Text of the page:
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39.3.10 Set Operations on Lists

Lists can be used for representing sets of objects. The procedures documented in this section can be used for such set representations. Man combining several sets or adding elements, they make sure that no object is contained more than once in a given list. Please note that lists are not a too efficient implementation method for sets, so if you need high performance, you should think about implementing a custom data structure for representing sets, such as trees, bitsets, hash tables or something similar.

All these procedures accept an equality predicate as the first argument. This predicate is used for testing the objects in the list sets for sameness.

Scheme Procedure: lset<= = list1 ...
Return #t if every listi is a subset of listi+1, otherwise return #f. Returns #t if called with less than two arguments. = is used for testing element equality.

Scheme Procedure: lset= = list1 list2 ...
Return #t if all argument lists are equal. = is used for testing element equality.

Scheme Procedure: lset-adjoin = list elt1 ...
Scheme Procedure: lset-adjoin! = list elt1 ...
Add all elts to the list list, suppressing duplicates and return the resulting list. lset-adjoin! is allowed, but not required to modify its first argument. = is used for testing element equality.

Scheme Procedure: lset-union = list1 ...
Scheme Procedure: lset-union! = list1 ...
Return the union of all argument list sets. The union is the set of all elements which appear in any of the argument sets. lset-union! is allowed, but not required to modify its first argument. = is used for testing element equality.

Scheme Procedure: lset-intersection = list1 list2 ...
Scheme Procedure: lset-intersection! = list1 list2 ...
Return the intersection of all argument list sets. The intersection is the set containing all elements which appear in all argument sets. lset-intersection! is allowed, but not required to modify its first argument. = is used for testing element equality.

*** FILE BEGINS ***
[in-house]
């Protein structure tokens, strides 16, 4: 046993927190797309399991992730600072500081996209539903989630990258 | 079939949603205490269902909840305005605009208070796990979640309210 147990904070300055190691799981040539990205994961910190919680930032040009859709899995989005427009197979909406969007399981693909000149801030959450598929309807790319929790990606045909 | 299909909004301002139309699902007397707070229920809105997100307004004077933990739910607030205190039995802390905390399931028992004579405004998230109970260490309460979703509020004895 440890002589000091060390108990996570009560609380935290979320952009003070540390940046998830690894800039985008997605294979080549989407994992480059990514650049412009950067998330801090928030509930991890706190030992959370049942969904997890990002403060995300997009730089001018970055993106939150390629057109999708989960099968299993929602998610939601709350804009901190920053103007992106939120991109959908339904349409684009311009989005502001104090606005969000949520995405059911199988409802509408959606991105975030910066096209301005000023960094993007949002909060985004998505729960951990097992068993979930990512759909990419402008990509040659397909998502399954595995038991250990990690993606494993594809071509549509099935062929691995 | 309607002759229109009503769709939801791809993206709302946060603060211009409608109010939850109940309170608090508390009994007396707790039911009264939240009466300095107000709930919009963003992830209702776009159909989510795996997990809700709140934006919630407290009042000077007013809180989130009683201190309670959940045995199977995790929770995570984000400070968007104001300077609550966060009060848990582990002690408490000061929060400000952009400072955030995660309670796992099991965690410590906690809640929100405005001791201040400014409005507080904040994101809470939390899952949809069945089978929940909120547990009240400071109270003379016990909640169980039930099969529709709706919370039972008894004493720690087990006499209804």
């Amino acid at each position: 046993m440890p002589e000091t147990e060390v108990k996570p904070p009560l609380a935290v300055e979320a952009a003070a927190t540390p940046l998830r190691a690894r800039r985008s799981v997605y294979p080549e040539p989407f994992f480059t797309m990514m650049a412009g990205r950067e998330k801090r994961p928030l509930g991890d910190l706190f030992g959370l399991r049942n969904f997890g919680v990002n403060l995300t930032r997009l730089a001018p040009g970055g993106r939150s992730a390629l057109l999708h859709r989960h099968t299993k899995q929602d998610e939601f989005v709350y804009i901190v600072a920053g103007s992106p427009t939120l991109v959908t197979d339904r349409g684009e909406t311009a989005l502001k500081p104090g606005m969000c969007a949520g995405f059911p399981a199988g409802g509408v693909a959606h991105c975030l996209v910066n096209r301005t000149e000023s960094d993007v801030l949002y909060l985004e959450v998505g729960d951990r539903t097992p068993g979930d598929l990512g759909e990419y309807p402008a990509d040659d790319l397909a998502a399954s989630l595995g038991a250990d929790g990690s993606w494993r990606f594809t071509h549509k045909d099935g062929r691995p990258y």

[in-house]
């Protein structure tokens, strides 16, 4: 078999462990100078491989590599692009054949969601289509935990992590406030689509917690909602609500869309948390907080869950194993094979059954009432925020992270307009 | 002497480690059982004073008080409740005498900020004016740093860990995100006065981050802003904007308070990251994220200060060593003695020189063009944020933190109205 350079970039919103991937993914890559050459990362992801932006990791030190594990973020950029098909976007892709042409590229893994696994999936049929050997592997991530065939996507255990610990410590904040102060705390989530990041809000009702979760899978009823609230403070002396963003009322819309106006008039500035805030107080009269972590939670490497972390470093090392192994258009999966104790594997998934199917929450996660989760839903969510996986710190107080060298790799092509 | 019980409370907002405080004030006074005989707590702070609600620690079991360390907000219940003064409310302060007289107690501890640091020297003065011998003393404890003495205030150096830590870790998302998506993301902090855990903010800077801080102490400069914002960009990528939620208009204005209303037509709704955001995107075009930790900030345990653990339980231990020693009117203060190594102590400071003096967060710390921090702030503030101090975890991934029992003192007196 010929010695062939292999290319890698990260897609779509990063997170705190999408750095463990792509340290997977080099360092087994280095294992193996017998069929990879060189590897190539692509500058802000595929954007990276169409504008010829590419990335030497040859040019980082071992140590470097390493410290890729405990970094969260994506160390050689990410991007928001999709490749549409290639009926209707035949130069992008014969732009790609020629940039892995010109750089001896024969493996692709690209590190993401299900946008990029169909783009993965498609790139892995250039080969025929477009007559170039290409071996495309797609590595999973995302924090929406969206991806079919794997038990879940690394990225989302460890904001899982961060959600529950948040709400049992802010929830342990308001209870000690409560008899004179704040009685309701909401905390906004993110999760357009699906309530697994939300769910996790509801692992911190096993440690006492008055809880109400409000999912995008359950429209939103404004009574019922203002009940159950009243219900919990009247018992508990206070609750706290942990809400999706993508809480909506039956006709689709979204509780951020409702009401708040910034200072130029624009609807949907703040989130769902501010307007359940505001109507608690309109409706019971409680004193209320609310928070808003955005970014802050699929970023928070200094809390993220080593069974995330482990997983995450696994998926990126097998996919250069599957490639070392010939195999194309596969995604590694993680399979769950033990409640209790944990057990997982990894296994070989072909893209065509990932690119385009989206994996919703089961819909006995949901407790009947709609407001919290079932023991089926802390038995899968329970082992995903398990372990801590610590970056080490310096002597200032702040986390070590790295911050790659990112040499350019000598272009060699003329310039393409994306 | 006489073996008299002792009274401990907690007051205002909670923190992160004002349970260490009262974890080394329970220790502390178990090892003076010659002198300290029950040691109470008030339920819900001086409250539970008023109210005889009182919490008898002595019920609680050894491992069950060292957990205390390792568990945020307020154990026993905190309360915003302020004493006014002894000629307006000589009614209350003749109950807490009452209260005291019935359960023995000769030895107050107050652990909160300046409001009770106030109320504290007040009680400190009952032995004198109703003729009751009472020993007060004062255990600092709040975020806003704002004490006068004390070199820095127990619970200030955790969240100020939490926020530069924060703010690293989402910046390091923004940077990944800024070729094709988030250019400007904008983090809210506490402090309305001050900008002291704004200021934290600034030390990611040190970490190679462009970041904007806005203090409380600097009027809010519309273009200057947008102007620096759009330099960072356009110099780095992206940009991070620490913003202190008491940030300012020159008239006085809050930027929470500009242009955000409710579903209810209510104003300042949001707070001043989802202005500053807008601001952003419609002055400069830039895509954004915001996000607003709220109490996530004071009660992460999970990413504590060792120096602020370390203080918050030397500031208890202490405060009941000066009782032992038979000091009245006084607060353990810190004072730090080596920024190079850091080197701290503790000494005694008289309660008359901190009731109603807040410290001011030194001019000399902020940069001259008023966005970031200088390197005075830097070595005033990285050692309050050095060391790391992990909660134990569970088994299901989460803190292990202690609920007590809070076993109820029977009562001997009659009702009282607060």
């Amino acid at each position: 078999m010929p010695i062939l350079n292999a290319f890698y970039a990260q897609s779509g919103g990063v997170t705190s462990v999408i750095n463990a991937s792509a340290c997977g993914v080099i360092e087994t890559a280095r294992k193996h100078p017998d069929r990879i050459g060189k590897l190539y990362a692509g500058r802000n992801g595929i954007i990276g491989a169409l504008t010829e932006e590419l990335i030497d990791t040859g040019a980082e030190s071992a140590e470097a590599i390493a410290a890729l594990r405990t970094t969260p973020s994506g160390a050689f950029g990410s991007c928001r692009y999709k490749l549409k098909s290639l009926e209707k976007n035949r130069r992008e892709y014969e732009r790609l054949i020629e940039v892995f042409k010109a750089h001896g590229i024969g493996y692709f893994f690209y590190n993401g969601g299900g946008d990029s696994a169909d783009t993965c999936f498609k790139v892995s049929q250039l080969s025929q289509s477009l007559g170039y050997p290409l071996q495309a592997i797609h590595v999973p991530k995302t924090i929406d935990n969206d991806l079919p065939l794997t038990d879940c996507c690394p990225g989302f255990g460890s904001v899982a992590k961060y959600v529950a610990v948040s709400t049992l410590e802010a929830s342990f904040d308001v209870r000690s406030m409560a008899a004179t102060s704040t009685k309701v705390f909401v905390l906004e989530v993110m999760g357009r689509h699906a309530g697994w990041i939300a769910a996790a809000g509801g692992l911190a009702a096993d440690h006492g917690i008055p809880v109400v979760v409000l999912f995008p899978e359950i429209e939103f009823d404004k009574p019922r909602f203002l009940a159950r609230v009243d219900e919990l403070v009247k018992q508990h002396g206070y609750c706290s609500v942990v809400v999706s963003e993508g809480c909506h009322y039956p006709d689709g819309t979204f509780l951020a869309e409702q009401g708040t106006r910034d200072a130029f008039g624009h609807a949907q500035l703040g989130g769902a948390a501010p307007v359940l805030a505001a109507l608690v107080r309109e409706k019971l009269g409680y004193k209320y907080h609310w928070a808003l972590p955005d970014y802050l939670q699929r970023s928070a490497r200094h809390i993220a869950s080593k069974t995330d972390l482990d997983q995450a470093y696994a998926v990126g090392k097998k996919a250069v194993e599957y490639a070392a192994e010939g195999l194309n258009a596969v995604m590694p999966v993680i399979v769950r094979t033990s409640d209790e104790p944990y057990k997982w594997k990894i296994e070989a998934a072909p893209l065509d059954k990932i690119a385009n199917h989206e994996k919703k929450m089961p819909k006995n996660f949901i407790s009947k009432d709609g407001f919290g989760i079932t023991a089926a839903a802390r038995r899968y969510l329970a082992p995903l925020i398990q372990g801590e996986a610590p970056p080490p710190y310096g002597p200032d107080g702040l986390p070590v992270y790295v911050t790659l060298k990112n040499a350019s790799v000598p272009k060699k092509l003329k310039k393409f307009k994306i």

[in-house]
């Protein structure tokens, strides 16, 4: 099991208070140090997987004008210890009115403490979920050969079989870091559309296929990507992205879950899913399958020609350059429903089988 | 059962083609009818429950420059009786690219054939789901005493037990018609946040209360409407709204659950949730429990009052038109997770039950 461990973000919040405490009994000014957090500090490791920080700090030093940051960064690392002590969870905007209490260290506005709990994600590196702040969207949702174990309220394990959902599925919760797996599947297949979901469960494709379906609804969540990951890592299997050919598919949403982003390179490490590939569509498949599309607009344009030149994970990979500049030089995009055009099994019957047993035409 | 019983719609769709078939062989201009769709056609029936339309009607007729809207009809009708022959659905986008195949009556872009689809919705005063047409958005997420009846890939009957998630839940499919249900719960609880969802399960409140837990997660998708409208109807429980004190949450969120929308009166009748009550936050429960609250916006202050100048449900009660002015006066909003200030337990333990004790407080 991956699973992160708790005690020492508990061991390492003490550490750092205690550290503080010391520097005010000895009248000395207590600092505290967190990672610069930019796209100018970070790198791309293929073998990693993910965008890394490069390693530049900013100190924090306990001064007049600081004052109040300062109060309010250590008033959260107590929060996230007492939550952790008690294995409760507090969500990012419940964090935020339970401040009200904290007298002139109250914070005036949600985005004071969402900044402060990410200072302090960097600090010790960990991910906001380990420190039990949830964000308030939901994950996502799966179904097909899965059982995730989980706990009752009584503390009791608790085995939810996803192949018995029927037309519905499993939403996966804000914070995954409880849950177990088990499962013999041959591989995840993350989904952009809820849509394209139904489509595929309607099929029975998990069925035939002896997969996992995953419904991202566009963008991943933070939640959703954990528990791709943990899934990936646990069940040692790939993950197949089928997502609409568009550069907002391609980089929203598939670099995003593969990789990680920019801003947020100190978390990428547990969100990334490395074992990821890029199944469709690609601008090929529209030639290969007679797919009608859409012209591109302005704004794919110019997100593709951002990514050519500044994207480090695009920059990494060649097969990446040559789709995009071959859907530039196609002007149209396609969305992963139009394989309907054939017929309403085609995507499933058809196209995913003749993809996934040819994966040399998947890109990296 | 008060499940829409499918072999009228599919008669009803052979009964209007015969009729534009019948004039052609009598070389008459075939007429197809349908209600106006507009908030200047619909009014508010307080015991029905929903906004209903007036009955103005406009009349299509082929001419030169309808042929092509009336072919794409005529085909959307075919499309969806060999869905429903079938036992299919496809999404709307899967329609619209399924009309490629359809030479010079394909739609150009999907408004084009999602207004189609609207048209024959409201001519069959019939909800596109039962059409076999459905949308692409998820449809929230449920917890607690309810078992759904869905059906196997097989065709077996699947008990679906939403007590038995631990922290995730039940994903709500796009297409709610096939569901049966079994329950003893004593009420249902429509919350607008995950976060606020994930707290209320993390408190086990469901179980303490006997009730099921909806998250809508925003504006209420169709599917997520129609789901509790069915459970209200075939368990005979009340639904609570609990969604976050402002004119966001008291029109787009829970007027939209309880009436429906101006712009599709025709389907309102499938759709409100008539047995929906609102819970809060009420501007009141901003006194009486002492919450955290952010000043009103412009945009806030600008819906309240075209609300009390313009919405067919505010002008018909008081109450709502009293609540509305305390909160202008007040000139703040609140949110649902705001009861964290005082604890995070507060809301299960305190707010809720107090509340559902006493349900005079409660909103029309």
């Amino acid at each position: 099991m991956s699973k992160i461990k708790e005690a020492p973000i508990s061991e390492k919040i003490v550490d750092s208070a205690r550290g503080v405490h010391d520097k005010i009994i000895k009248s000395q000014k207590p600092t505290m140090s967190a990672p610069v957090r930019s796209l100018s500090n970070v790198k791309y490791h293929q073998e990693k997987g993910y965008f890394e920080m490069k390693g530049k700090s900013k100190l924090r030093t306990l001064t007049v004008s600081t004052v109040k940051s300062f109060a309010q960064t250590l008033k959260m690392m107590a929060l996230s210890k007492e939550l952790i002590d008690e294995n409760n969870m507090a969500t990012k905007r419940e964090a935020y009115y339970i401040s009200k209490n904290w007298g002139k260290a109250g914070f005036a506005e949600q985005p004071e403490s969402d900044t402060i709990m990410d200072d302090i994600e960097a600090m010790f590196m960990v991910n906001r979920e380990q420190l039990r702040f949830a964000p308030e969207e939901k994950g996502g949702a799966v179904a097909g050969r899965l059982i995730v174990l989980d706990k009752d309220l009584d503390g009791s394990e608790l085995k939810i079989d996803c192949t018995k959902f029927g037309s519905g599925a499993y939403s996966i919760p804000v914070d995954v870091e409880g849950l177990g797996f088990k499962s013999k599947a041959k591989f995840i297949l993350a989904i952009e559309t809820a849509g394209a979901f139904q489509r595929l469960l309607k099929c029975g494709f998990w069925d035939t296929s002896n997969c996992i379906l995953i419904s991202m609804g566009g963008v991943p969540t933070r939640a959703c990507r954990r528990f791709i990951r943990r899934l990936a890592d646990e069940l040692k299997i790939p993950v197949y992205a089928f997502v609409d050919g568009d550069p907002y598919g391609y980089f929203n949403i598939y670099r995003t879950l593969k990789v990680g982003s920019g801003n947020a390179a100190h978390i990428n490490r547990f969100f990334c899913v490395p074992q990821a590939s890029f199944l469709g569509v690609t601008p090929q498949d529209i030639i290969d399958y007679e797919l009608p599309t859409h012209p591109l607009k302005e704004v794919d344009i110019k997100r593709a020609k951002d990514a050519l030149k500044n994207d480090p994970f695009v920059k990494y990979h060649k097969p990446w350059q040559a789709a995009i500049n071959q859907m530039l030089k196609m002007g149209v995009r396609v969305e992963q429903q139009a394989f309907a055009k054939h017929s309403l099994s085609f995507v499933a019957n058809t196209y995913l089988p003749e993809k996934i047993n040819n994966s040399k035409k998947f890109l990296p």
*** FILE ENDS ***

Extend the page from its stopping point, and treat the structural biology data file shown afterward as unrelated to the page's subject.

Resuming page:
Scheme Procedure: lset-difference = list1 list2 ...
Scheme Procedure: lset-difference! = list1 list2 ...
Return the difference of all argument list sets. The difference is the the set containing all elements of the first list which do not appear in the other lists. lset-difference! is allowed, but not required to modify its first argument. = is used for testing element equality.

Scheme Procedure: lset-xor = list1 ...
Scheme Procedure: lset-xor! = list1 ...
Return the set containing all elements which appear in the first argument list set, but not in the second; or, more generally: which appear in an odd number of sets. lset-xor! is allowed, but not required to modify its first argument. = is used for testing element equality.

Scheme Procedure: lset-diff+intersection = list1 list2 ...
Scheme Procedure: lset-diff+intersection! = list1 list2 ...
Return two values, the difference and the intersection of the argument list sets. This works like a combination of lset-difference and lset-intersection, but is more efficient. lset-diff+intersection! is allowed, but not required to modify its first argument. = is used for testing element equality. You have to use some means to deal with the multiple values these procedures return (see section 26.6 Returning and Accepting Multiple Values).


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